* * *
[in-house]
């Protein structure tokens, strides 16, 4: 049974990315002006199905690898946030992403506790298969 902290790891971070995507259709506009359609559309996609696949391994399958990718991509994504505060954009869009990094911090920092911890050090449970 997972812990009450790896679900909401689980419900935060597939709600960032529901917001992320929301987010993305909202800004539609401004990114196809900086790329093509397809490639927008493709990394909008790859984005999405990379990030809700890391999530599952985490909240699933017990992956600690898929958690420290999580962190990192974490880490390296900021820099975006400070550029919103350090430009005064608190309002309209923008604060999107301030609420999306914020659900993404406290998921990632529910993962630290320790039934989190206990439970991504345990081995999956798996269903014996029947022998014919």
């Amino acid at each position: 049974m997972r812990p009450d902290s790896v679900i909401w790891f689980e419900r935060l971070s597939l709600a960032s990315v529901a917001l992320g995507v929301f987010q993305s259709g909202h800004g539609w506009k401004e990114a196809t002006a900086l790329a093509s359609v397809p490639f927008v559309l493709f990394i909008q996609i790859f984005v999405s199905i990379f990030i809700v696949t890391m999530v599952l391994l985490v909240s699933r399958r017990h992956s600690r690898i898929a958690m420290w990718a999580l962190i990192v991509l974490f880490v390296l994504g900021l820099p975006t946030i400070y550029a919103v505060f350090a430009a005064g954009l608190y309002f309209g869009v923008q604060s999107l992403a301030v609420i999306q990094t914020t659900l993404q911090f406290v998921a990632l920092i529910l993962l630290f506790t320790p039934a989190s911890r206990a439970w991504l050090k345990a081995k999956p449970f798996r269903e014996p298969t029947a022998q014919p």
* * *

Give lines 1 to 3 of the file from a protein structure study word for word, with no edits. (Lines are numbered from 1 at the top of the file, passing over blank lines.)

[in-house]
């Protein structure tokens, strides 16, 4: 049974990315002006199905690898946030992403506790298969 902290790891971070995507259709506009359609559309996609696949391994399958990718991509994504505060954009869009990094911090920092911890050090449970 997972812990009450790896679900909401689980419900935060597939709600960032529901917001992320929301987010993305909202800004539609401004990114196809900086790329093509397809490639927008493709990394909008790859984005999405990379990030809700890391999530599952985490909240699933017990992956600690898929958690420290999580962190990192974490880490390296900021820099975006400070550029919103350090430009005064608190309002309209923008604060999107301030609420999306914020659900993404406290998921990632529910993962630290320790039934989190206990439970991504345990081995999956798996269903014996029947022998014919």
């Amino acid at each position: 049974m997972r812990p009450d902290s790896v679900i909401w790891f689980e419900r935060l971070s597939l709600a960032s990315v529901a917001l992320g995507v929301f987010q993305s259709g909202h800004g539609w506009k401004e990114a196809t002006a900086l790329a093509s359609v397809p490639f927008v559309l493709f990394i909008q996609i790859f984005v999405s199905i990379f990030i809700v696949t890391m999530v599952l391994l985490v909240s699933r399958r017990h992956s600690r690898i898929a958690m420290w990718a999580l962190i990192v991509l974490f880490v390296l994504g900021l820099p975006t946030i400070y550029a919103v505060f350090a430009a005064g954009l608190y309002f309209g869009v923008q604060s999107l992403a301030v609420i999306q990094t914020t659900l993404q911090f406290v998921a990632l920092i529910l993962l630290f506790t320790p039934a989190s911890r206990a439970w991504l050090k345990a081995k999956p449970f798996r269903e014996p298969t029947a022998q014919p």